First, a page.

Saturday, May 25, 2013

Pileated Woodpecker at Our Suet Log

A wish came true this week, as twice we have seen a pileated woodpecker at the suet log that hangs from the maple tree in front of our house -- and today I was able to grab my camera and capture the moment. The first time, last Sunday, I posted on Facebook about the impact of the sighting: "Freaking amazing - first-ever sighting of a pileated woodpecker at our house a few minutes ago, feeding from a log-style suet feeder. Our jaws were down around our knees."

This is a huge woodpecker, nearly the size of a crow. I've only seen a pileated a handful of times before, and until now not anywhere near this close. When seen in flight from below, it shows large areas of white bordered with black. In February I wrote about one I'd seen flying in our neighborhood, and included someone else's terrific YouTube video that shows the striking black and white wings in flight.

It's a female, incidentally. The red cap on a male extends down in front all the way to the top of the bill, and males also have a red "mustache" where the female has a black marking at the side of the bill. Biologist and bird-bander Dan Tallman captured, literally, a male pileated woodpecker in his banding net a few miles from here recently and has a great photo of it here. Actually, it turned out that he had recaptured it; it bore a band showing he had banded it in 2010.

For size contrast, see below on this same suet log a red-bellied woodpecker, which at roughly the size of an American robin is a good-sized bird in its own right. At 9 inches in length compared to the pileated's 15.7 to 19.3 inches, it is only about half the length of the pileated and weighs only a quarter as much.

By the way, pileated can be pronounced either with a long or short initial I: py-lee-ated or pill-ee-ated, though the long-I pronunciation is listed first in both the Merriam-Webster Dictionary and the American Heritage Dictionary. The word essentially means with a crest, or cap.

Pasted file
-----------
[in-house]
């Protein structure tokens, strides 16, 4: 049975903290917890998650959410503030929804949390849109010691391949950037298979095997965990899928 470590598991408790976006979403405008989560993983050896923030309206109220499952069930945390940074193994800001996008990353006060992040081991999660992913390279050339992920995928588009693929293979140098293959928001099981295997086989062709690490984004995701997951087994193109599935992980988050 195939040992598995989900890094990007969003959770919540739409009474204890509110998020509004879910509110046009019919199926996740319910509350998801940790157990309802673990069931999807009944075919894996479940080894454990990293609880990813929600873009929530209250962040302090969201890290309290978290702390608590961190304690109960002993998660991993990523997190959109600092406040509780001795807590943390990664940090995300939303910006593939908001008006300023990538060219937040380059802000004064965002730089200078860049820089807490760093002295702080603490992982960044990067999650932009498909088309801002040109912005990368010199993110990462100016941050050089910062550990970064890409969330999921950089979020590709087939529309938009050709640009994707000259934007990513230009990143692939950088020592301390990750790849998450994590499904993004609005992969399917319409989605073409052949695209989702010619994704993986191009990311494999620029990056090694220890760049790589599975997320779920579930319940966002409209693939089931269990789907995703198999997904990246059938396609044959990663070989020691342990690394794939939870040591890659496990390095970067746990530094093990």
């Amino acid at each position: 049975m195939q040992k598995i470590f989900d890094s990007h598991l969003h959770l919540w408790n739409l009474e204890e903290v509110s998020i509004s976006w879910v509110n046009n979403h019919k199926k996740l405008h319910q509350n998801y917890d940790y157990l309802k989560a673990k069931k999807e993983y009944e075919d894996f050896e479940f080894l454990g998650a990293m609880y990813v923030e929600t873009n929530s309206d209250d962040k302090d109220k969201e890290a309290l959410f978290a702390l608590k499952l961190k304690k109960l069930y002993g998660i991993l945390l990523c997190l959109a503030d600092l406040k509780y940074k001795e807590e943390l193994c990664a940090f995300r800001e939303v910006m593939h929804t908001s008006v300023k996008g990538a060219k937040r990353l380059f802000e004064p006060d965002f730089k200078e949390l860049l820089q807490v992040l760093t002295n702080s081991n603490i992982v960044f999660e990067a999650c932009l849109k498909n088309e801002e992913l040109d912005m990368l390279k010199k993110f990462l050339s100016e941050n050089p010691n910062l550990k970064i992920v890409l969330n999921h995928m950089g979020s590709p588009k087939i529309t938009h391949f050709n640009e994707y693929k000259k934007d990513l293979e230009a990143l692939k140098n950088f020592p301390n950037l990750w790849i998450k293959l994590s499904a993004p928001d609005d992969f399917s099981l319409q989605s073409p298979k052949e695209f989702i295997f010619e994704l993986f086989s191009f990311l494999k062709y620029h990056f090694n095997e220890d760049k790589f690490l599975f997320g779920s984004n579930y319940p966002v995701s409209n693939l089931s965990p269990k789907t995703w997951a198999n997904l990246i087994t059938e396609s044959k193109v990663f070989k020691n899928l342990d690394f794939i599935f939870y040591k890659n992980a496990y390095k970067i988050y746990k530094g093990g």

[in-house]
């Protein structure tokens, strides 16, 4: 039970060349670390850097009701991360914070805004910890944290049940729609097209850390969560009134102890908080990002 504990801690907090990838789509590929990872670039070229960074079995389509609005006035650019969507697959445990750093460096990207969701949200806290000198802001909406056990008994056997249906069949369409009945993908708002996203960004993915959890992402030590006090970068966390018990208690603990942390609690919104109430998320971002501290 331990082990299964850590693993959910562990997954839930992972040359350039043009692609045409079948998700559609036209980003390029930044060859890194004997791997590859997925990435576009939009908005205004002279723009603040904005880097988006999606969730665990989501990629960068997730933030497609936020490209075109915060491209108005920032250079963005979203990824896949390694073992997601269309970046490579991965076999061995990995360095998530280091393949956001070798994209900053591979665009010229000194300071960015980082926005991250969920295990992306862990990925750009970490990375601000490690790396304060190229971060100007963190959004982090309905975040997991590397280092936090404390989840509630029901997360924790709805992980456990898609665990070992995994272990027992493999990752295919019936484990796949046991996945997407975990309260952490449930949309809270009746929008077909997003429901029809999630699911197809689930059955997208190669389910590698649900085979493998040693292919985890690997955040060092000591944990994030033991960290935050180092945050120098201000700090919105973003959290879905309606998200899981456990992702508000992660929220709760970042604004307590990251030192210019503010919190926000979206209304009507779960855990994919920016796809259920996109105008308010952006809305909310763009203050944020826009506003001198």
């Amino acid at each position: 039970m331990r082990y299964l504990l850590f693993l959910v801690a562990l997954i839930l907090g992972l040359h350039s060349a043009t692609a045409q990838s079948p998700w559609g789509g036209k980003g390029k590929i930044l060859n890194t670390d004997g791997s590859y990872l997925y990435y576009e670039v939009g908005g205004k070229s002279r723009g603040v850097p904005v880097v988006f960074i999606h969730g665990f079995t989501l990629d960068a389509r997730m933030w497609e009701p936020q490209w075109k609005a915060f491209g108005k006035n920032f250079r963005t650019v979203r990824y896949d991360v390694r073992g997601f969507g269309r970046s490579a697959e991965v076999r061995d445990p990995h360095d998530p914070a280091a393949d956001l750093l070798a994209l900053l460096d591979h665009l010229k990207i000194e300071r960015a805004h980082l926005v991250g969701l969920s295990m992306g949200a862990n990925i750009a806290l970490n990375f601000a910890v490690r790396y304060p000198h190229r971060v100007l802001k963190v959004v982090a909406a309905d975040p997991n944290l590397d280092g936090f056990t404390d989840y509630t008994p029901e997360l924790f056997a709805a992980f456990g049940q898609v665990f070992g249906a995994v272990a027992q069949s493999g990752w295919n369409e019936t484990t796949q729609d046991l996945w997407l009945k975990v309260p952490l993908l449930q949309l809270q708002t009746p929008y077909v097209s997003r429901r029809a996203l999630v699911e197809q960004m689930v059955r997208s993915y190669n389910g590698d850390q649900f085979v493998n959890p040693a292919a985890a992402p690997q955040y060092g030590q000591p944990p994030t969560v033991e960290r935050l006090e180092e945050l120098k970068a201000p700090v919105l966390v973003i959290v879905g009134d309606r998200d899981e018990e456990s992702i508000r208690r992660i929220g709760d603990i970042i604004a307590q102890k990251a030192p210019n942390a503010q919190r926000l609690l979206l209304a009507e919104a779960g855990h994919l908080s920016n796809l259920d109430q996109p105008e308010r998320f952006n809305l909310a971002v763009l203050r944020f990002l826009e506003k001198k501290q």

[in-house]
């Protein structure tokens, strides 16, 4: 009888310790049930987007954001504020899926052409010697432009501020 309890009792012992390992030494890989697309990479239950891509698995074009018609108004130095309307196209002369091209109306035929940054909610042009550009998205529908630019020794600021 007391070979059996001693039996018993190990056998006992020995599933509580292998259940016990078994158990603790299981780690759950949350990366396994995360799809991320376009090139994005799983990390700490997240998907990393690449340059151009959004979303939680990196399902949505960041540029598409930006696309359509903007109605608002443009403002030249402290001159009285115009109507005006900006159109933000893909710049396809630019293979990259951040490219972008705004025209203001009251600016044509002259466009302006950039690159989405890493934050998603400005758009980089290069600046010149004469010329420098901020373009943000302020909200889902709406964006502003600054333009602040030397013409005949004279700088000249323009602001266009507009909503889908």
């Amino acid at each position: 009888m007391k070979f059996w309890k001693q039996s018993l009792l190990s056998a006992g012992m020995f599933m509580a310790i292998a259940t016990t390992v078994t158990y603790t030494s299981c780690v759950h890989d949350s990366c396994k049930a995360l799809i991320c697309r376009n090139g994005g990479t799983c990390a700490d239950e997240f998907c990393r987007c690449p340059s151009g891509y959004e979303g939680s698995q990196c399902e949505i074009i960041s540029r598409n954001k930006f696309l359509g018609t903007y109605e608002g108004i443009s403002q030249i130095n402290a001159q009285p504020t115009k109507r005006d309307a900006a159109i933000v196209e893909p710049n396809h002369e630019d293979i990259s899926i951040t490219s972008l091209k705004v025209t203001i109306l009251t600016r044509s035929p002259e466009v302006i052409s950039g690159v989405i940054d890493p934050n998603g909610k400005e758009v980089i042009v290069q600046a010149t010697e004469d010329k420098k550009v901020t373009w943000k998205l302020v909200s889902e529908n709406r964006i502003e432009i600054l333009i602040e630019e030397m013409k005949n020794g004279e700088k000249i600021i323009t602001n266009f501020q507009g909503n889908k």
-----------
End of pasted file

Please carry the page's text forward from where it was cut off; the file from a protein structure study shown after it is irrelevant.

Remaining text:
We are thrilled that we now seem to be familiar territory for this impressive bird and that we can add the pileated woodpecker to our "yard bird" list.

Wednesday, May 22, 2013

Bluebird Report May 22 - First Eggs!

The contrasts between last year's early spring and this year's late one continue to be stark. By this date last year we'd had several sets of bluebirds fledge already, but we just found the first eggs of the season this week while checking the nest boxes we monitor weekly. As of Tuesday evening we had two nests with one egg each and this nest with three. Once they start laying, bluebirds lay one egg a day, with a typical clutch size being four or five eggs (most of ours last year had five). 

Three eggs - a beautiful sight!

There they are!

On our rural Rice County bluebird trail, which this year has eight sites (four single nest boxes and four pairs), we now seem to have four bluebird nests, two tree swallow nests (no eggs yet), and one black-capped chickadee nest.

Tree swallow nest full of feathers

Black-capped chickadee eggs in mossy nest

The chickadee nest, above and below, is at the location where our most successful bluebirds were last year. We also have chickadees nesting in one of the nestboxes at our house in Northfield. Last year we had a couple of chickadee nests started, but no eggs. Chickadees are cavity-nesters that will use bluebird boxes. They build their nests with soft moss, and as can be seen here, they obviously supplement with other found materials. This is a very soft, fuzzy nest for these six speckled eggs. Chickadees typically lay six to eight eggs (see the page about chickadees).

Chickadee eggs

We hope to see these eggs hatch in another 11 to 14 days and the chickadee nestlings successfully fledge in about four weeks' time.